Tauzin Surgery

Posted March 9, 2004 at 5:55pm

Retiring Rep. Billy Tauzin (R-La.) will undergo surgery next week for intestinal cancer in the opening of his small intestine after being hospitalized several times for what were thought to be bleeding ulcers. [IMGCAP(1)]

The surgery, which will take place next Wednesday at Johns Hopkins University Hospital, is expected to sideline Tauzin for a month.

“The doctors are very optimistic that he will have a complete recovery, though I suspect that he won’t be using any Tabasco sauce in the near future,” said Tauzin spokesman Ken Johnson.

On Tuesday, House leaders granted Tauzin a one-month leave of absence to recover.

The cancer was discovered after Tauzin went to Bethesda Naval Hospital and Johns Hopkins last week to undergo a battery of tests for his nagging health problem.

Tauzin will enter the hospital Monday and remain there for 10 days before being sent home for a few weeks of bed rest.

“Perhaps Nancy Pelosi will now realize that Billy’s decision to retire had more to do with getting well physically than it did with getting well financially,” Johnson added, referring to the House Minority Leader’s attacks on Tauzin for considering a lucrative lobbying job with the Pharmaceutical Research and Manufacturers of America.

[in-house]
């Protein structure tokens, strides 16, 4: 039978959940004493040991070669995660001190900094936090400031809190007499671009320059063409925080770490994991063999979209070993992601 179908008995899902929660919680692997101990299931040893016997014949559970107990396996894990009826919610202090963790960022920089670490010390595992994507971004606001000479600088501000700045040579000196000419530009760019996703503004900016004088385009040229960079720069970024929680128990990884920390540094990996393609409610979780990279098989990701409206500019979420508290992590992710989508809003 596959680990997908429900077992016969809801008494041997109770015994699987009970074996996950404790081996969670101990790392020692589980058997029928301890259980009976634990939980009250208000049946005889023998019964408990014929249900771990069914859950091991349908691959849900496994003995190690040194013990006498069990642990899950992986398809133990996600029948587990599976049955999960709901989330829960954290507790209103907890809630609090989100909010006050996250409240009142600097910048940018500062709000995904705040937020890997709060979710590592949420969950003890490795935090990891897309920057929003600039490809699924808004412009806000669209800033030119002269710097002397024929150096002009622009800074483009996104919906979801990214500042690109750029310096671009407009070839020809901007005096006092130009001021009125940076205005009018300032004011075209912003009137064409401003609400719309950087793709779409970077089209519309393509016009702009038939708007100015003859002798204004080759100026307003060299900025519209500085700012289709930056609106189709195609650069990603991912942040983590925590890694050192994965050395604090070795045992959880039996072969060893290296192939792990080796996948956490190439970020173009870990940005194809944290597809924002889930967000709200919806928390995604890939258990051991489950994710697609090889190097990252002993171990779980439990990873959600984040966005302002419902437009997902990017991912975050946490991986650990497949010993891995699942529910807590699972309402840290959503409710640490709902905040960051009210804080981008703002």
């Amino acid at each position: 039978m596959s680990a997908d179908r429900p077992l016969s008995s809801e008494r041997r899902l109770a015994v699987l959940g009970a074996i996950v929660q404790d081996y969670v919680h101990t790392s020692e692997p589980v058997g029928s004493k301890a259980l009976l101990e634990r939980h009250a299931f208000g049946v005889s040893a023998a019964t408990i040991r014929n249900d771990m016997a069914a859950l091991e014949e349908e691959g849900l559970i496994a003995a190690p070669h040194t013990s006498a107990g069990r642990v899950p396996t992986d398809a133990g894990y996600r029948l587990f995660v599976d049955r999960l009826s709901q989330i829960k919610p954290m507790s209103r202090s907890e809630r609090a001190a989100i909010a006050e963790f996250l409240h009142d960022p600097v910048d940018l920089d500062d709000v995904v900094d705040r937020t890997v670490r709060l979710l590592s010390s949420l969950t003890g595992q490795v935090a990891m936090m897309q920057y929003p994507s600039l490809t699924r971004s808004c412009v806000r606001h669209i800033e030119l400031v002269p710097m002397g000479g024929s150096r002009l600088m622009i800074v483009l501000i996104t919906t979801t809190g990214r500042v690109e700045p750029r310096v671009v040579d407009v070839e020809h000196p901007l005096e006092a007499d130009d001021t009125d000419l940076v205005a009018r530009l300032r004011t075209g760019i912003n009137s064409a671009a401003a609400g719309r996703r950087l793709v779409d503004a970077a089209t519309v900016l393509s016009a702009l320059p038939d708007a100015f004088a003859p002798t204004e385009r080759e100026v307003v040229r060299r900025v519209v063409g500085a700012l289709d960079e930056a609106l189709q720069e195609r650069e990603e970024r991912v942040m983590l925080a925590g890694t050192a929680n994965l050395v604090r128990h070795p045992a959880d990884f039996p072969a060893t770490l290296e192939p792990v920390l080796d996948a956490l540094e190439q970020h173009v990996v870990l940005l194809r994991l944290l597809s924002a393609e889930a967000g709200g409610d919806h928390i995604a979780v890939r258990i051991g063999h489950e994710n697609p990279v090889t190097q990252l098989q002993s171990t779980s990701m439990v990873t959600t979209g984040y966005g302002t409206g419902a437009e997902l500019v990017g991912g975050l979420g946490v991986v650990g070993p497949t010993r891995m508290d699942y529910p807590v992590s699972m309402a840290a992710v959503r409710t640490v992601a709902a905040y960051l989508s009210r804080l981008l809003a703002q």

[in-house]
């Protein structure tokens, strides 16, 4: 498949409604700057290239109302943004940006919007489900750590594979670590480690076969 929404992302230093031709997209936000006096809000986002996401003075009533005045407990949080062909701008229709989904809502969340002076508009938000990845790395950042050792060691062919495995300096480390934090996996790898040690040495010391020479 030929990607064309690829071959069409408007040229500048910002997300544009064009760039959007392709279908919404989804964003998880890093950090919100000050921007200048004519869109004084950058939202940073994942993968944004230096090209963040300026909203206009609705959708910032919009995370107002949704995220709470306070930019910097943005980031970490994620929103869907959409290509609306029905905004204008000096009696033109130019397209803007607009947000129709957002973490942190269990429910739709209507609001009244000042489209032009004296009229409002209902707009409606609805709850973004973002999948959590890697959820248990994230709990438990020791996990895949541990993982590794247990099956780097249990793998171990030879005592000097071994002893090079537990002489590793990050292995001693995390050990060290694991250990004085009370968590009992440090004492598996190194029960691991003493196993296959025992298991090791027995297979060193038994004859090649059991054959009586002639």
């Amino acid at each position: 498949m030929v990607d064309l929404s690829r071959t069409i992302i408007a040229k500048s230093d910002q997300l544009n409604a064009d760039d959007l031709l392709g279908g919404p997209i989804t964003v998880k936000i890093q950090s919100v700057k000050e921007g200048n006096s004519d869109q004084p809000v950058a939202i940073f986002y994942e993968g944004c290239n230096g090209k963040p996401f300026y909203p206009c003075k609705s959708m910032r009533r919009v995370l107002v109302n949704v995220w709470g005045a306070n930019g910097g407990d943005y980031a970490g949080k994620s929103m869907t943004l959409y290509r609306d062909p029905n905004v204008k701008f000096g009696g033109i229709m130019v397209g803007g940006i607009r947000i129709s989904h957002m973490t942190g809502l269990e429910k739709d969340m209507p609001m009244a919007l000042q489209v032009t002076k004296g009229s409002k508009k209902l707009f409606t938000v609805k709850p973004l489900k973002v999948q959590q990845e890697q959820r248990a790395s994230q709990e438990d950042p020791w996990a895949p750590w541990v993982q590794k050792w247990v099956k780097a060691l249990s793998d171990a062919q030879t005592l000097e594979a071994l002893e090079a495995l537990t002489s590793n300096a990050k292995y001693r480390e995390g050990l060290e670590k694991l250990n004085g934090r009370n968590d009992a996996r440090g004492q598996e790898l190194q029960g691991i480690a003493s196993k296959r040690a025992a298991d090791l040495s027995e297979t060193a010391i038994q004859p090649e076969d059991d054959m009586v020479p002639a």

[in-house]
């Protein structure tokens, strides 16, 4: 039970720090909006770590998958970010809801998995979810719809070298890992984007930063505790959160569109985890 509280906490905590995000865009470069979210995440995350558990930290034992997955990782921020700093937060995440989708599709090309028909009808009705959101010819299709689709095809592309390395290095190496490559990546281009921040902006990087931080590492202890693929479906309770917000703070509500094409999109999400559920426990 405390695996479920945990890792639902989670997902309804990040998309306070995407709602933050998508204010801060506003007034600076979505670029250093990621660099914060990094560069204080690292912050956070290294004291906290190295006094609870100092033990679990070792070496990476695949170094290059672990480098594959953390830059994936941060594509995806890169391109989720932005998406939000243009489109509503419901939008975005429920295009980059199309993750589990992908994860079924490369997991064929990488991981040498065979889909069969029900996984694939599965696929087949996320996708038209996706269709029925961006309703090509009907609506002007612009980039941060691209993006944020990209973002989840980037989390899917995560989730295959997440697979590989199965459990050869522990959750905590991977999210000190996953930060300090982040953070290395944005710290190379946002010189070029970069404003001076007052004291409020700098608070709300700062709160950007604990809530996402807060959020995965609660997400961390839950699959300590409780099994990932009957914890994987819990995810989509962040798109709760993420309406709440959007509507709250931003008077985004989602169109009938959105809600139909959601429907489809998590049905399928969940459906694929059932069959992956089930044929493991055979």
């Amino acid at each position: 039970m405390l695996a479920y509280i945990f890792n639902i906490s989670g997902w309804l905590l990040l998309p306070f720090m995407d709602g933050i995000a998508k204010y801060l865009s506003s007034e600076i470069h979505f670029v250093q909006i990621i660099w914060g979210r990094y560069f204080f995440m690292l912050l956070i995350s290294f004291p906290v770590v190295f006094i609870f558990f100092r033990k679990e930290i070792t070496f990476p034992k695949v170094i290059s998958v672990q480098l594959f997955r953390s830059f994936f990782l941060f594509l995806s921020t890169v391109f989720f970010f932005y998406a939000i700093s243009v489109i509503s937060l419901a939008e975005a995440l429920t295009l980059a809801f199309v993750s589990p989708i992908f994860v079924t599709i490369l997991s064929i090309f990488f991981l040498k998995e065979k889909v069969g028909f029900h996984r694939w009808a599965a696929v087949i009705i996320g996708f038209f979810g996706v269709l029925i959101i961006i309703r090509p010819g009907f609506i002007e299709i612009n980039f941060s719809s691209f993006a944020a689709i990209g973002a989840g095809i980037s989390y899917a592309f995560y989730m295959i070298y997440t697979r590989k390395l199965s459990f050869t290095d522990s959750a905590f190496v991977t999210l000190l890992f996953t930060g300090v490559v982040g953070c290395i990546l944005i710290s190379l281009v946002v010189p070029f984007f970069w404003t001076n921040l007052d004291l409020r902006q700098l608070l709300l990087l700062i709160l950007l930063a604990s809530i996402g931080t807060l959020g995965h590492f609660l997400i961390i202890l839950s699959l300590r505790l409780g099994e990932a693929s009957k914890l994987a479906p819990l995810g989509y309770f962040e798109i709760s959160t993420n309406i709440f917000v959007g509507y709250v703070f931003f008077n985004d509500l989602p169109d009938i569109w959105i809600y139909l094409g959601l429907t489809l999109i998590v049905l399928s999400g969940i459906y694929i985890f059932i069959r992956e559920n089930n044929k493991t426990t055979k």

This Is Only a Test. The Capitol Police and House Sergeant-at-Arms recently began conducting performance tests of the chamber’s emergency announcement system.

The annunciator system, installed in House offices in February 2003, will undergo routine testing “to correct and eliminate any problems,” Capitol Police spokeswoman Sgt. Contricia Sellers-Ford said. There are more than 2,000 annunciator units throughout the Capitol and House office buildings.

According to an announcement posted on the House’s Office of Emergency Planning, Preparedness and Operations Web site, the tests will focus on specific buildings and staff will be notified prior to the tests. A related survey will be issued to House staff to record problems with the annunciators and any needed repairs.

— Brody Mullins and Jennifer Yachnin